I probably never should have had it. Really, never should have tried it. This stuff is amazing. So amazing that I made 2 types of curd in 2 days. (I made lemon curd, and accidentally broke a yolk, so I couldn’t keep those whites for merengues and then I made a cake that needed 5 whites. What is a girl to do? Make a second curd).
There are 5 gazillion recipes for curd out there. My searching and reading taught me this: You need about 2 times as much sweetener as juice, 4-6 egg yolks per half cup of juice and 2-6 tablespoons of butter. I was very scientific for my plain lemon curd and came up with a formula. 1 lemon+2 yolks+1 T butter+ 1/3 cup sweetner. Multiply this times the total number of lemons and you have all you need.
This is decadent, tart and sweet.
|Pomegranate Lemon Curd||
- The juice of 2 lemons (about 1/2 of a cup)
- The zest of 2 lemons (about 2 tablespoons)
- The seeds of 1 pomegranate
- 1 cup sugar (agave nectar or honey will work too)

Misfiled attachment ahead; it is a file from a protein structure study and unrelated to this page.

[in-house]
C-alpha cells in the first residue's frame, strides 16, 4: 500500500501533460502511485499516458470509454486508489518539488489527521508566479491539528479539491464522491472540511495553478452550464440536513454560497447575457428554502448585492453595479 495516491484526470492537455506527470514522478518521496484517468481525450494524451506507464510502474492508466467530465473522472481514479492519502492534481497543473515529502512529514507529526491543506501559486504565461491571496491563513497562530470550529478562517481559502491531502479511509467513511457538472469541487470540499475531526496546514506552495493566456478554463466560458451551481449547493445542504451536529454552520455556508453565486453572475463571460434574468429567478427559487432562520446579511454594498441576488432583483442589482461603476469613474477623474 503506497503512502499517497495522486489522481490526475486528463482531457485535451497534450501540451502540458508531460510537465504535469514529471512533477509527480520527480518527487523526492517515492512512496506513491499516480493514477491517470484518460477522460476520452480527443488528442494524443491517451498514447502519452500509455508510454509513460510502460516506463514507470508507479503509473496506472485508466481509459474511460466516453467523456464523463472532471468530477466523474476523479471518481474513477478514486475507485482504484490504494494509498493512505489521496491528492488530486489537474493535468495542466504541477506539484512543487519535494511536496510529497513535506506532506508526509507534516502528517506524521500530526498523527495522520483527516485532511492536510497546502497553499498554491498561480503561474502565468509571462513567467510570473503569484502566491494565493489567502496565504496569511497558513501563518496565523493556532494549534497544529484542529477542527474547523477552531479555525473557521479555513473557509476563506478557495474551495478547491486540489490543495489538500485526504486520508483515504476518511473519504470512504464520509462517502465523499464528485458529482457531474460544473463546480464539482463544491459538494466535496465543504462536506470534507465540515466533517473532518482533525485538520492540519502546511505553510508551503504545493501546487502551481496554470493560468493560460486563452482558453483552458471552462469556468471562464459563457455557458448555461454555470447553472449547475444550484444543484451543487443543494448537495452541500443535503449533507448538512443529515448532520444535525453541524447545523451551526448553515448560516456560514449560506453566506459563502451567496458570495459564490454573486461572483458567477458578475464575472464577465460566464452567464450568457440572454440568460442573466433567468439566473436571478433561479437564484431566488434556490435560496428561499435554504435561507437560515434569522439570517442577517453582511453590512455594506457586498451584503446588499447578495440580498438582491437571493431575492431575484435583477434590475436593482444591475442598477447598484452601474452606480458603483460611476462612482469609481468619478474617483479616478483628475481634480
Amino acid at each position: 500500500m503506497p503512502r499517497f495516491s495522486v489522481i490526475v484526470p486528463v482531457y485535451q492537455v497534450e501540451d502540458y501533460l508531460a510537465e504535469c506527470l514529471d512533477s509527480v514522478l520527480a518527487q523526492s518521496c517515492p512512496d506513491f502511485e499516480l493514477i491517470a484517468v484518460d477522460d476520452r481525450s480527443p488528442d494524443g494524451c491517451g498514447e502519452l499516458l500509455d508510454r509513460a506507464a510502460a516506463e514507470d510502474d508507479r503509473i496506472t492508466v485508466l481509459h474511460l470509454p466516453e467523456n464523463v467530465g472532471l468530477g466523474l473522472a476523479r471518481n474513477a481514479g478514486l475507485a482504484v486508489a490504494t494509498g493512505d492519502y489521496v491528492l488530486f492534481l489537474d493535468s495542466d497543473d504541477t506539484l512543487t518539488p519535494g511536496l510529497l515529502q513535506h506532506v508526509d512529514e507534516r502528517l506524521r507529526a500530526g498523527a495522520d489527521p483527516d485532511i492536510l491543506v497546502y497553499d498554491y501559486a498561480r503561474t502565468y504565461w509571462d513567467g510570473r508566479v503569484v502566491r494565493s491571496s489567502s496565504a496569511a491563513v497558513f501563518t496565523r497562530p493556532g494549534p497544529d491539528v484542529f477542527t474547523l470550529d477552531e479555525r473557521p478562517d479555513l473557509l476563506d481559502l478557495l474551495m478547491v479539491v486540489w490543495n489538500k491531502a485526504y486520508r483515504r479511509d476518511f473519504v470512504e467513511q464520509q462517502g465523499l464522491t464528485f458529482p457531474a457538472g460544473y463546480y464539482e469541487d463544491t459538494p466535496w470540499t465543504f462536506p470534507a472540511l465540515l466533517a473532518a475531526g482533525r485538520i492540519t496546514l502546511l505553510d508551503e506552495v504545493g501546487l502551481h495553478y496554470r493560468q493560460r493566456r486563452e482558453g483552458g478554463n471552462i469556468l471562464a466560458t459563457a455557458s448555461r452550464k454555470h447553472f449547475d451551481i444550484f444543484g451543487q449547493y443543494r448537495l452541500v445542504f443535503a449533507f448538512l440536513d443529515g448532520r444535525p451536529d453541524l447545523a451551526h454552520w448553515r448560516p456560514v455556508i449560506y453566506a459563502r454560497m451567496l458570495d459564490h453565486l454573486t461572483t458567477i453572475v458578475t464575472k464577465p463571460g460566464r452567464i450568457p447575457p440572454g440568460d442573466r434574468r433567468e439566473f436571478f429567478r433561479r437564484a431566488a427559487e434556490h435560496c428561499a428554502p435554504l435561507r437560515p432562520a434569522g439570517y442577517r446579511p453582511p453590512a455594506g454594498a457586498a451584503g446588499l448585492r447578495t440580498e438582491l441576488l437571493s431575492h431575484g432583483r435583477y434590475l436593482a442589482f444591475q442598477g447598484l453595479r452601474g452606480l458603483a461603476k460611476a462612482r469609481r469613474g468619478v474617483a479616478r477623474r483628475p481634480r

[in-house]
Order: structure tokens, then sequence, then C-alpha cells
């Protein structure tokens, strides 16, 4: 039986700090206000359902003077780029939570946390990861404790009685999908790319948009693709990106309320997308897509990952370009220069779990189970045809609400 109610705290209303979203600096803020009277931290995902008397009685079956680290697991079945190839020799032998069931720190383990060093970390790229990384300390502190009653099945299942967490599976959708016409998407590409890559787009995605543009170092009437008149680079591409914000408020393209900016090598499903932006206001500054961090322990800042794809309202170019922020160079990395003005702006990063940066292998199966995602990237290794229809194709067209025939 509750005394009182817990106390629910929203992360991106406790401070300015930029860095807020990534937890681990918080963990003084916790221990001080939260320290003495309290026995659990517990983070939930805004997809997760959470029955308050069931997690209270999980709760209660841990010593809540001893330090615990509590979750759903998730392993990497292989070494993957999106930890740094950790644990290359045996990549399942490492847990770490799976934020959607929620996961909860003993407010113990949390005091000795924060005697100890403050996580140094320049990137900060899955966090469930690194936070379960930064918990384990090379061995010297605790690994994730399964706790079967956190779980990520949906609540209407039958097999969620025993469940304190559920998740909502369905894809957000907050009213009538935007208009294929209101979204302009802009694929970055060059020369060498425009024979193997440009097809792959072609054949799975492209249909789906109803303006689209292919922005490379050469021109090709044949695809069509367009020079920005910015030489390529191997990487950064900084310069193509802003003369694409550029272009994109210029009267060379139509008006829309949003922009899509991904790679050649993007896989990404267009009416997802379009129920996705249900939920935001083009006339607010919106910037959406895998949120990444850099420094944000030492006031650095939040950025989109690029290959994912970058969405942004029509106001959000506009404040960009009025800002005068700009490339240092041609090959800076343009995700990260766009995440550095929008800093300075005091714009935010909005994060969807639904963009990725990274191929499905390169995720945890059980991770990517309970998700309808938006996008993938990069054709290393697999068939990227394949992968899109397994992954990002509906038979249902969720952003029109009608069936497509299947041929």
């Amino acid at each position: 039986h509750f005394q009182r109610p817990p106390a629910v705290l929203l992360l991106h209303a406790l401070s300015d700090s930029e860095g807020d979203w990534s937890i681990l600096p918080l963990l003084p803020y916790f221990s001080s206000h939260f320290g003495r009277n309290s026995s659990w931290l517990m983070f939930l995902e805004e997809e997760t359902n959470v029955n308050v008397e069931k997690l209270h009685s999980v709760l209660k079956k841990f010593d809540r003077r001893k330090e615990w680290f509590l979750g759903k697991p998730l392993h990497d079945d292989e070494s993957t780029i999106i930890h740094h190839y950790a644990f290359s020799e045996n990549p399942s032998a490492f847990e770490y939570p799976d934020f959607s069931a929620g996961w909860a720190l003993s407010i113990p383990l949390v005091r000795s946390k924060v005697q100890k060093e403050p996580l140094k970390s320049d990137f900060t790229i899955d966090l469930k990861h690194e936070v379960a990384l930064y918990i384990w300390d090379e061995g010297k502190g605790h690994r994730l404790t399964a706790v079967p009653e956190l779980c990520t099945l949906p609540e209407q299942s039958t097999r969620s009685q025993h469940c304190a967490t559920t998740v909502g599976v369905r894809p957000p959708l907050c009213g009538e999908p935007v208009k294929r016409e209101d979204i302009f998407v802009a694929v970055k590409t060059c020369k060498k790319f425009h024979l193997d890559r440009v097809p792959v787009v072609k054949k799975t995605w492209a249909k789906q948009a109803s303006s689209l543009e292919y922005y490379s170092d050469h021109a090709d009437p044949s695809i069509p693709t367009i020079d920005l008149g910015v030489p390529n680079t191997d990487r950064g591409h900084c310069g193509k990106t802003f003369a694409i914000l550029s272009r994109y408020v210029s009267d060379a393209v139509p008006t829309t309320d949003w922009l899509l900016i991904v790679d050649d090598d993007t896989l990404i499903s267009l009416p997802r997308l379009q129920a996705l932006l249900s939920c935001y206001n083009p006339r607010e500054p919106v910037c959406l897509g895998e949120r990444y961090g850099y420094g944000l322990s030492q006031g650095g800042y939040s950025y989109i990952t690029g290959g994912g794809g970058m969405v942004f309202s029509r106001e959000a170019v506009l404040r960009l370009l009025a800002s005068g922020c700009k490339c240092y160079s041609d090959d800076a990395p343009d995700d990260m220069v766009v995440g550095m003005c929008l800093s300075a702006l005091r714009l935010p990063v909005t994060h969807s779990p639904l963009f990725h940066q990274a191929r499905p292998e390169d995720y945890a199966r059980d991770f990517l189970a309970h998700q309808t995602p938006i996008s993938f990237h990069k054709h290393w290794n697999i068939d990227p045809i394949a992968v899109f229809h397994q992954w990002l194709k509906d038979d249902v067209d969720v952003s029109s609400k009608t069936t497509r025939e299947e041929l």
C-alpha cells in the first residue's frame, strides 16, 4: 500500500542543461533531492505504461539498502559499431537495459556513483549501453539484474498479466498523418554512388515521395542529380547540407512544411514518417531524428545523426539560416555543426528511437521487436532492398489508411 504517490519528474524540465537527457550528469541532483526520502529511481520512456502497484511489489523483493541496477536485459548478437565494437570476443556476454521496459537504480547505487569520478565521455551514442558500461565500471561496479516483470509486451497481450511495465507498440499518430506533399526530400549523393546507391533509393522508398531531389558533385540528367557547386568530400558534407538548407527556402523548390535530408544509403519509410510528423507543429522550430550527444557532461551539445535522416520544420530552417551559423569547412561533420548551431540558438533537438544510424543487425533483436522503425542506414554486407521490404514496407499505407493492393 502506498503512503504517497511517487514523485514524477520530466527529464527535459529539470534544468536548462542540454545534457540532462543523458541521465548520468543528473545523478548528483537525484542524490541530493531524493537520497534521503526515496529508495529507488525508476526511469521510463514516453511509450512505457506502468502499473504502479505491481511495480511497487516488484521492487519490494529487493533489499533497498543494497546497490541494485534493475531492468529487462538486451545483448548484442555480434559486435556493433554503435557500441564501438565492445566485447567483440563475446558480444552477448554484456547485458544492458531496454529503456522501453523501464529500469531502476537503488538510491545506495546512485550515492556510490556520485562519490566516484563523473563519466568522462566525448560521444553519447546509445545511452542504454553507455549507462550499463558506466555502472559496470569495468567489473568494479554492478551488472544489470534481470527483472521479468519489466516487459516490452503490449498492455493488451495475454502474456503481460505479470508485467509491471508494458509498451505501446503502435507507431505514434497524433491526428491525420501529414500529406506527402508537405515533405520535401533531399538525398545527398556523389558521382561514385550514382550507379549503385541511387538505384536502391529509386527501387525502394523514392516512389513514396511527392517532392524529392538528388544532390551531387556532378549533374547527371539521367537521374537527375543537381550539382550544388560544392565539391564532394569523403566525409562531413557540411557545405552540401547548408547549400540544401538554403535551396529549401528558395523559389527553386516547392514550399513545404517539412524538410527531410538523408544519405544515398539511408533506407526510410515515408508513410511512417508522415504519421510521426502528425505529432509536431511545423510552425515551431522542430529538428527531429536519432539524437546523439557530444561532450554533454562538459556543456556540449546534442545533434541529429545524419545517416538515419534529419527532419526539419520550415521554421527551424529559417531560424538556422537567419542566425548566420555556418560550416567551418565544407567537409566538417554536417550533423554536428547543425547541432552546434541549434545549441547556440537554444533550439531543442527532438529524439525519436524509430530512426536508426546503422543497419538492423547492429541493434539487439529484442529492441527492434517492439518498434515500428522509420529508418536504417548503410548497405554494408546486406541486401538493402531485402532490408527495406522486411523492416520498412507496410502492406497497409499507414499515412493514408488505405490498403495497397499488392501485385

- 5 yolks
- 2 tablespoons of butter, diced
- Fill a saucepan with about 1 inch of water and bring it to a simmer. (If you are brave and promise to stir without so much as looking away from the pan, you could skip the double boiler thing and work directly over the heat. I work this way on my pastry cream (gasp!), and they always turn out ok. )
- In a heat-proof bowl that fits snugly over your saucepan without touching the bottom (I used the bowl from my mixer), whisk together the lemon juice, zest, pomegranate seeds, sugar and yolks.
- Place your bowl over the saucepan and start whisking. This is the long, slow, wish-it-would-hurry-up-because-you-want-to-taste part. Just keep whisking. Your curd will get foamy and then change colors. The bubbles will start getting stuck in the curd. Keep whisking. You want a trail to follow your whisk through the curd.
- Remove the bowl from the heat and stir in the butter.
- Press your curd through a strainer to catch the zest and seeds.
- Transfer to a bowl for the fridge and press plastic wrap into the top of the curd to keep it from forming a skin.
- After a few hours you can put it into a jar. It should keep for about a month in the fridge, and the National Center for Home Preserving says you should be able to freeze it for up to a year.
According to the Sugarbaby cookbook, If you want to use the curd as a tart filling, reserve 2 T of the juice and add 1 teaspoon of gelatine. Add this mixture to the curd after you remove it from the heat and before you add the butter.